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Re: #rdfms-identity-anon-resources: provenance

From: pat hayes <phayes@ai.uwf.edu>
Date: Mon, 23 Jul 2001 22:27:16 -0700
Message-Id: <v04210122b782b575e617@[]>
To: Brian McBride <bwm@hplb.hpl.hp.com>
Cc: w3c-rdfcore-wg@w3.org
>I was chatting with a colleague to day and the subject of anon resources
>and provenance came up.
>Assume I recieve the following rdf from some source SOURCE, possibly with a
>digital signature:
>  <rdf:Description>
>    <foo:bar>foobar</foo:bar>
>  </rdf:Description>
>  <rdf:Description rdf:about="http://goo">
>    <foo:bar><foobar</foo:bar>
>  </rdf:Description>
>If were to represent this in my machine as:
>  <gensym:1234> <foo:bar> "foobar" .
>  <http://goo>  <foo:bar> "foobar" .
>this is not the information that SOURCE signed - SOURCE made no assertion
>about <gensym:1234>.  We'd have to be able to distinguish between the
>gensym'd URI and the 'real' one.

As I said a while ago, it matters who generates the gensym. If SOURCE 
uses an anonymous node (existential quantifier) then indeed you are 
not entitled to replace it with a gensym and say that it represents 
what SOURCE said. That is what the logic says also: the step from the 
existential to the skolem form is *not* a valid inference, so you 
would not be correct in saying that conclusion followed from what 
SOURCE said. However, SOURCE could have replaced his existential with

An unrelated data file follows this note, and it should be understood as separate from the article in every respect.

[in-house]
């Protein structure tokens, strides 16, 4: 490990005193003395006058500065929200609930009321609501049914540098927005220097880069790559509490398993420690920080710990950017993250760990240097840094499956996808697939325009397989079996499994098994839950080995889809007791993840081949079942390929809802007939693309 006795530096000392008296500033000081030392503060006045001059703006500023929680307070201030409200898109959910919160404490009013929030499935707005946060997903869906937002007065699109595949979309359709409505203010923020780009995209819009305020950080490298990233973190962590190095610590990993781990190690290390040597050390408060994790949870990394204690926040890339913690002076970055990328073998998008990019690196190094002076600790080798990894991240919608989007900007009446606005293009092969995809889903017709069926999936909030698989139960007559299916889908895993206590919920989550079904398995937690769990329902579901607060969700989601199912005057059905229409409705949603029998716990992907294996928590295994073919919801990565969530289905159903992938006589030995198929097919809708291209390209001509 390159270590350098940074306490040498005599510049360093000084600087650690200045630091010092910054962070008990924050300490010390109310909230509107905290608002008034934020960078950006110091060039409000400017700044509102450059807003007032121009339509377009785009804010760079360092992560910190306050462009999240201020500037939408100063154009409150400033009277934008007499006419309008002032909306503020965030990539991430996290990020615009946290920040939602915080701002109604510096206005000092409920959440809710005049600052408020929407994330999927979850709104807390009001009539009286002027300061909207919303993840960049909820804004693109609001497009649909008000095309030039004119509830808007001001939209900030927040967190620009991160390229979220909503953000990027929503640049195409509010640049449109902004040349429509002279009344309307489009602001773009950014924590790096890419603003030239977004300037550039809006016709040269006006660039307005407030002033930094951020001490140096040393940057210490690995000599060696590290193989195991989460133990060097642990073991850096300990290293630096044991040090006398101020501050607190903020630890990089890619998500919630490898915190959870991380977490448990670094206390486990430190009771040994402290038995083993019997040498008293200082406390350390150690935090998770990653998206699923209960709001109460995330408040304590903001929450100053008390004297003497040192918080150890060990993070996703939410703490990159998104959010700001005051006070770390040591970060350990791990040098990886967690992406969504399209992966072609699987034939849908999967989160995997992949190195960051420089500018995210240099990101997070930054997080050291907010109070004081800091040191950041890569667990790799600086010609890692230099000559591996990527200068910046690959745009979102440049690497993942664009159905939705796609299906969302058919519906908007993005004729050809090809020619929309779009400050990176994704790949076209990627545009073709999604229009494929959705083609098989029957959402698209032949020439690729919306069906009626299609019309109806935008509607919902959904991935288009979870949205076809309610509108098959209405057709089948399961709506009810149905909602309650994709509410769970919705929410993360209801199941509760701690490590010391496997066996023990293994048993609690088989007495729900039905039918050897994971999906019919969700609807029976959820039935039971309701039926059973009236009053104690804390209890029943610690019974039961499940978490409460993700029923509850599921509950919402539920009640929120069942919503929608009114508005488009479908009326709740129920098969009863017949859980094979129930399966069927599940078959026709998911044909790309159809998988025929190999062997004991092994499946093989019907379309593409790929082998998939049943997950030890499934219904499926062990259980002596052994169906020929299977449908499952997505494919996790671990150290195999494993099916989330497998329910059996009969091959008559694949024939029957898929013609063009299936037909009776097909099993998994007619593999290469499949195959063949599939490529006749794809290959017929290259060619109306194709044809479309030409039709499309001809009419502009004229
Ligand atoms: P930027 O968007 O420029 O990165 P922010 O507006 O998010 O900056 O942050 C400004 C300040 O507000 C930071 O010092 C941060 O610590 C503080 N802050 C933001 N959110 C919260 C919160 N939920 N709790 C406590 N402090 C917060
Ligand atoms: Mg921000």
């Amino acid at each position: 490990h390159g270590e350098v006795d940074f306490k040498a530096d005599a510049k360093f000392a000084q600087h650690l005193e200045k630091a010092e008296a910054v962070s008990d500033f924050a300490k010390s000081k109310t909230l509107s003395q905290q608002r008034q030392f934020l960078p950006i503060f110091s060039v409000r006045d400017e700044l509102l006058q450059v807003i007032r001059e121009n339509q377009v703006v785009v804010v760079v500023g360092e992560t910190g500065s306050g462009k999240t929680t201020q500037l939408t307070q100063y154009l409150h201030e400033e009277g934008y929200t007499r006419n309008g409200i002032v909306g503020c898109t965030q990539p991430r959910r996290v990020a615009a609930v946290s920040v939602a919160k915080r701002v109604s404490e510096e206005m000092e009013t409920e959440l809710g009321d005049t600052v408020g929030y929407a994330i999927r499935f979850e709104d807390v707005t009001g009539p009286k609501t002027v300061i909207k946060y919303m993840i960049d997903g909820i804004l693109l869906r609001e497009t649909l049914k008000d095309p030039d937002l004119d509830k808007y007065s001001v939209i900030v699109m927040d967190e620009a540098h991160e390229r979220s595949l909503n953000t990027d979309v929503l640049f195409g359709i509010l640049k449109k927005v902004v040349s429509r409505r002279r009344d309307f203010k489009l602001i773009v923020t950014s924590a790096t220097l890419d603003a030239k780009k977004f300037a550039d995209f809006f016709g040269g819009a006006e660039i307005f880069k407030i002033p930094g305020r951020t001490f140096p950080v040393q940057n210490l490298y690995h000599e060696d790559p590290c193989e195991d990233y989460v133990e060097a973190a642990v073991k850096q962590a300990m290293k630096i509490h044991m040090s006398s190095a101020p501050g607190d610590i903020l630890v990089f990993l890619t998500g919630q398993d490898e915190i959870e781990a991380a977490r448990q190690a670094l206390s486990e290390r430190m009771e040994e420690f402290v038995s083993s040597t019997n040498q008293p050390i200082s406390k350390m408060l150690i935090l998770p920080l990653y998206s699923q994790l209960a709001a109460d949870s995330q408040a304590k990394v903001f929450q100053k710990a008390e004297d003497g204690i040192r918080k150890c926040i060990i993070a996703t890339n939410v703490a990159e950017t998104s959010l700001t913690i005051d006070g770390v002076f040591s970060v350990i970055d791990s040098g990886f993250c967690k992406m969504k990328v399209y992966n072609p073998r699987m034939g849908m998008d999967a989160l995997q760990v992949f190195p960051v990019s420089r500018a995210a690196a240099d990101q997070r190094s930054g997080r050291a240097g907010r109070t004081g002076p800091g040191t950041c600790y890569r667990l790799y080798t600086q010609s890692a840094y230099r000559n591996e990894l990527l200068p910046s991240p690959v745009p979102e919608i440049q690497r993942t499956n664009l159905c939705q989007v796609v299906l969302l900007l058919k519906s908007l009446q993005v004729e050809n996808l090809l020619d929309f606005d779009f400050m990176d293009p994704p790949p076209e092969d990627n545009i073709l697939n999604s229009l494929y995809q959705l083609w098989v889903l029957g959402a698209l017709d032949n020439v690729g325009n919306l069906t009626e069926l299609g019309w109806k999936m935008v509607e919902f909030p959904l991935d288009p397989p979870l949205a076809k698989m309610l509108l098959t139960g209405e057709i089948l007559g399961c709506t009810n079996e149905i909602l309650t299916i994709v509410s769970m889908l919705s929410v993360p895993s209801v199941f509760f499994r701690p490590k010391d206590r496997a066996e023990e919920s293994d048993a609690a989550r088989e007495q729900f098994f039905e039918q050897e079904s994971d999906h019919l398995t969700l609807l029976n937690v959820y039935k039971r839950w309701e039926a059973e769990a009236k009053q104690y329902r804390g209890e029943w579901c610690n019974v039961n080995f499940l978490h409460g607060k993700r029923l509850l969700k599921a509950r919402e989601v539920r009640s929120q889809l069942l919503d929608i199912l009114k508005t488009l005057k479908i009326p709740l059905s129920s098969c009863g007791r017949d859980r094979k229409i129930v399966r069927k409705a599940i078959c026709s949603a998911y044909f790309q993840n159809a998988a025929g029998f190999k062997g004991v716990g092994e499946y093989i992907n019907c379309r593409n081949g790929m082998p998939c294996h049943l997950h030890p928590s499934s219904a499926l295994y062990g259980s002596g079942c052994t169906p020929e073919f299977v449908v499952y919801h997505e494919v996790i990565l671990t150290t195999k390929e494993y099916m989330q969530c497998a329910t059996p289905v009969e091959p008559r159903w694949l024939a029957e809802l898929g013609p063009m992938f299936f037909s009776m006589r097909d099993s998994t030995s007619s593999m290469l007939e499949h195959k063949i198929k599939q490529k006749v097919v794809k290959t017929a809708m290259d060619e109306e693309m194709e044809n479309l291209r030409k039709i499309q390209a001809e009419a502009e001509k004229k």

a skolem constant ( a newly generated URI, guaranteed different from 
any other URI anywhere else) and, my claim is, that you would have 
been told virtually the same content by SOURCE under those 
circumstances as you would have been by SOURCE telling you his 
existential. (Not quite *exactly* the same, since you would know, in 
addition to the fact that the thing exists, that SOURCE was using 
this URI to refer to it. But that information wouldnt help you make 
any inferences about the thing that you couldnt have made from the 
existential.) But indeed, if someone signs a document then it isnt, 
in general, correct to transfer that signature to another document 
that differs even in the slightest respect, so the issue of whether 
the inferences are valid or not may be irrelevant here.


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Received on Tuesday, 24 July 2001 01:27:09 UTC

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